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By: Simon Spencer
February 12, 2020
Is your company's knowledge walking out the door and leaving you in the dark? Do your activities, which usually run like clockwork, turn into a nightmare when your employees go on vacation? Why does your quality group complain about the same issues rising every time you have a change in your workforce? Tribal Knowledge, Brain Drain, Human Capital Flight, Retirement or Loss of Know-How, Knowledge Transfer… No matter what you call it, each time it occurs, your company suffers. Figuring out how to retain employee knowledge before you lose it is crucial.
According to the U.S. Bureau of Labor and Statistics, when looking at the last 10 years of data, the average yearly separation rate in the Manufacturing sector is 28.25%.
This means that approximately 3 out of 10 employees will leave your company every year!
There is a lot of information out there to say that maintaining an average yearly separation rate of 10% is ideal, but it’s not as simple as that.
Your top performers (approx. 25% of your employees) account for 61% of your company’s success. You don’t want to lose these employees, but at the same time, you still need to capture their knowledge.
Your worst performers (approx. 25% of your employees) cause a loss of -7% to your company.
This means that you need to be targeting your worst performers and turning them over, but how do you do this?
Whether your company has to downsize, or your employee’s leave out of their own free will, the problem of losing your know-how is real.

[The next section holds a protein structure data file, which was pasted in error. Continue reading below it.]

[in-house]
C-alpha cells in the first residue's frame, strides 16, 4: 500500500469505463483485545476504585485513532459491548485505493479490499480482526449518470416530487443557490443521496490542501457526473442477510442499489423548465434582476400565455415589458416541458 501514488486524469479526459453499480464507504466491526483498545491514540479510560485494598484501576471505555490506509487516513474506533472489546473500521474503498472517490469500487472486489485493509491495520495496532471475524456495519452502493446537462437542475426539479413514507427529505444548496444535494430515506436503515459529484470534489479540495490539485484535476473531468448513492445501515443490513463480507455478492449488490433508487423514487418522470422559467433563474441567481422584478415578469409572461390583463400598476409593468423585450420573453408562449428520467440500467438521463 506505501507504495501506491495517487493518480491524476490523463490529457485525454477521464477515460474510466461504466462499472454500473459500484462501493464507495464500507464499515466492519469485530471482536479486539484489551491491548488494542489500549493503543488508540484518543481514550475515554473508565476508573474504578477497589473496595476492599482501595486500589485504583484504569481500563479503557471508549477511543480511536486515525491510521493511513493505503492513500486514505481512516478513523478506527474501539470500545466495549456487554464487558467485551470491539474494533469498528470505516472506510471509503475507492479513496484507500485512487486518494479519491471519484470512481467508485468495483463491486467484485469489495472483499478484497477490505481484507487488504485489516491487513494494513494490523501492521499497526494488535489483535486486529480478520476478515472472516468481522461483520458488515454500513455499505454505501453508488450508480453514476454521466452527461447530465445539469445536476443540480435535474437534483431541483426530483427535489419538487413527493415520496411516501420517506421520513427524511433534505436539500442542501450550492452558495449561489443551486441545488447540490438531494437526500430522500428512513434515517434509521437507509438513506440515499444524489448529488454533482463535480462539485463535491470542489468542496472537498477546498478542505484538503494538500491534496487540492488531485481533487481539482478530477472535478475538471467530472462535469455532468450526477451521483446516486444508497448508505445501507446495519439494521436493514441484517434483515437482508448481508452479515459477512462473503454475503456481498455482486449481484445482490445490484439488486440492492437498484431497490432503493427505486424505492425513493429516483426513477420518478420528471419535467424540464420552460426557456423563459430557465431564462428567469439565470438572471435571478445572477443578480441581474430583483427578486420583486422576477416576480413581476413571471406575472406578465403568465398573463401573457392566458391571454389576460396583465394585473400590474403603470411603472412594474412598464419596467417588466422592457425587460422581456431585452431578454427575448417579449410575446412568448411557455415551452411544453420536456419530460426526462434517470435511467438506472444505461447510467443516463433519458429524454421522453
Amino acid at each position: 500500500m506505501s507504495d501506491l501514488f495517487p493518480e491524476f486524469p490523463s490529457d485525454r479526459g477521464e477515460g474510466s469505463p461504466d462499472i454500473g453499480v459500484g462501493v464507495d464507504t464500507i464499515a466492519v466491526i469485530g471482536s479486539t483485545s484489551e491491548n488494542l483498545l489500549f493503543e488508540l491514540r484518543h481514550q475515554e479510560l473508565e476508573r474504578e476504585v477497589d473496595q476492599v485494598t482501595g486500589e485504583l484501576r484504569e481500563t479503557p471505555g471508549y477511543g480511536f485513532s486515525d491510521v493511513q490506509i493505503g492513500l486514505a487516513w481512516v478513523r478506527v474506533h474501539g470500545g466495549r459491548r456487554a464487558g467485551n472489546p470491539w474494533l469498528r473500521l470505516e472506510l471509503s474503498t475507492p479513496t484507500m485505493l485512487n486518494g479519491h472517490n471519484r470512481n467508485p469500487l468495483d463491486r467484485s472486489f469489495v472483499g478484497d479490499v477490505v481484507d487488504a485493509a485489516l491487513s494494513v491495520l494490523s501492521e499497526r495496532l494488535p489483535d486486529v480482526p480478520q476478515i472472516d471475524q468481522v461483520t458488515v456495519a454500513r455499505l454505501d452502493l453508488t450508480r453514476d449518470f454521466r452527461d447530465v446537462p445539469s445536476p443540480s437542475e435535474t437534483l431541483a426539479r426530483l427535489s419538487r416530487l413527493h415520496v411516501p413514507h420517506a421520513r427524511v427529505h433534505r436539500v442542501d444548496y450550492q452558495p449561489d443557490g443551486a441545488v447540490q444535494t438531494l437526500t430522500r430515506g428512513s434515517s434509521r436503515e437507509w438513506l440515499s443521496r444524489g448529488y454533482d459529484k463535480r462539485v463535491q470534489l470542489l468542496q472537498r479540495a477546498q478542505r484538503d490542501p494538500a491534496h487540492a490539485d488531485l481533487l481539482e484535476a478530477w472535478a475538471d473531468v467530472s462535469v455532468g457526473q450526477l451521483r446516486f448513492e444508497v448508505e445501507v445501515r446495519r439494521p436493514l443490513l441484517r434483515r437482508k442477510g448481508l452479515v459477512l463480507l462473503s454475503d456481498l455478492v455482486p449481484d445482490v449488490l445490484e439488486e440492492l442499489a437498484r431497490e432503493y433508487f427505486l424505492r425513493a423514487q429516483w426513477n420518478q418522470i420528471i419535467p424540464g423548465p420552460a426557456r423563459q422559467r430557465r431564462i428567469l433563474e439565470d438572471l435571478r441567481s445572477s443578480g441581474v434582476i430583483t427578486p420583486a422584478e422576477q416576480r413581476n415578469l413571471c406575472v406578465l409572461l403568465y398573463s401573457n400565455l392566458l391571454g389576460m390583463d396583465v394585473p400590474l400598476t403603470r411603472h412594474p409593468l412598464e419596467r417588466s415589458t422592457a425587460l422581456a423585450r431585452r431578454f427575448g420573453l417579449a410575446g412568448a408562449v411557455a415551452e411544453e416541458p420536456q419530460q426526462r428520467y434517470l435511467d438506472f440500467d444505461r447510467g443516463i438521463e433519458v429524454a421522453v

It also leaves you having to actively find a way to reduce or eliminate its negative effects on your company.
The solution is to go back to the fundamentals and use technology in solving the problem of how to retain employee knowledge before it walks out the door.
As human beings, we strive to succeed. How do we do this? Each and every generation has passed down its knowledge, in the hopes that the next generation won’t repeat the same mistakes.
We constantly try to transfer our wisdom, so we can build a better and brighter future.
How can you transfer your knowledge as a company? How can you build upon that knowledge to continuously improve? How can you keep that knowledge so you can easily pass it on to the next generation --or better still-- your next employee?
Many companies have searched for the solution, but only the most successful have captured it, committed to it, and progressed with it. Will your company be next?
The key to your successful future is knowledge transfer.
Every successful company builds upon its success. Toyota is a prime example of this. Yes, they do make mistakes, but it’s more a result of not following their own best practices and knowledge. Their rise to success comes from following basic principles and those principles rely on one common thing, work instructions.
Without work instructions, nothing else matters. You cannot perform a Kaizen if you don’t know what your processes are. You cannot implement your improvements if you cannot standardize them.
You must have clear concise work instructions as the foundation to all of your activities.
William Edwards Deming, an influential American credited with starting the Total Quality Management movement, was a strong advocate of the Shewhart Cycle, also known as the PDCA Cycle. It is basically the method of repeating a process to determine your next actions.
Plan: Clearly define the process you are carrying out. Do: Follow your process exactly. Check: Measure the factual results of your process. Act: Take steps to improve your results.
The Shewhart Cycle is not just for science experiments, it is applicable in every workplace. It relies upon documenting your process and clearly defining all the items you know (or the best of your knowledge so far).
You then follow the process each and every time. Following your process is critical. Committing to it ensures all information gained during the exercise is valid and usable. Each time you execute your process, you measure the results. Using the results, you take actions to improve. Then repeat.